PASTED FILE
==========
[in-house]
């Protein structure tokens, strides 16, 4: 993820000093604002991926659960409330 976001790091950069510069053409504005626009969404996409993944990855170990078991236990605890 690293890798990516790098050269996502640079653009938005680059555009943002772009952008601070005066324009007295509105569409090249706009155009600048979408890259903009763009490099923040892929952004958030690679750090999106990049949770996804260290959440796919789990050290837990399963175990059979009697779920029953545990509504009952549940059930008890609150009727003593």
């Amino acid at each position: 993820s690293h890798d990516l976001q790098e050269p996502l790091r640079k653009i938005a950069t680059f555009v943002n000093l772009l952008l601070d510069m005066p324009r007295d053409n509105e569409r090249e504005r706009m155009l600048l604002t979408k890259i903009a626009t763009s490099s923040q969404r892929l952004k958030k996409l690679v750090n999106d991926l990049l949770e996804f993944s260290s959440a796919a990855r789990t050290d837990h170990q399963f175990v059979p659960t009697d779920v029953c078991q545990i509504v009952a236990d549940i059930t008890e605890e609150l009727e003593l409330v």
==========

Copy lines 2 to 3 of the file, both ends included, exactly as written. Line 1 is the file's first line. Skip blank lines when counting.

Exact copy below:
């Protein structure tokens, strides 16, 4: 993820000093604002991926659960409330 976001790091950069510069053409504005626009969404996409993944990855170990078991236990605890 690293890798990516790098050269996502640079653009938005680059555009943002772009952008601070005066324009007295509105569409090249706009155009600048979408890259903009763009490099923040892929952004958030690679750090999106990049949770996804260290959440796919789990050290837990399963175990059979009697779920029953545990509504009952549940059930008890609150009727003593």
């Amino acid at each position: 993820s690293h890798d990516l976001q790098e050269p996502l790091r640079k653009i938005a950069t680059f555009v943002n000093l772009l952008l601070d510069m005066p324009r007295d053409n509105e569409r090249e504005r706009m155009l600048l604002t979408k890259i903009a626009t763009s490099s923040q969404r892929l952004k958030k996409l690679v750090n999106d991926l990049l949770e996804f993944s260290s959440a796919a990855r789990t050290d837990h170990q399963f175990v059979p659960t009697d779920v029953c078991q545990i509504v009952a236990d549940i059930t008890e605890e609150l009727e003593l409330v």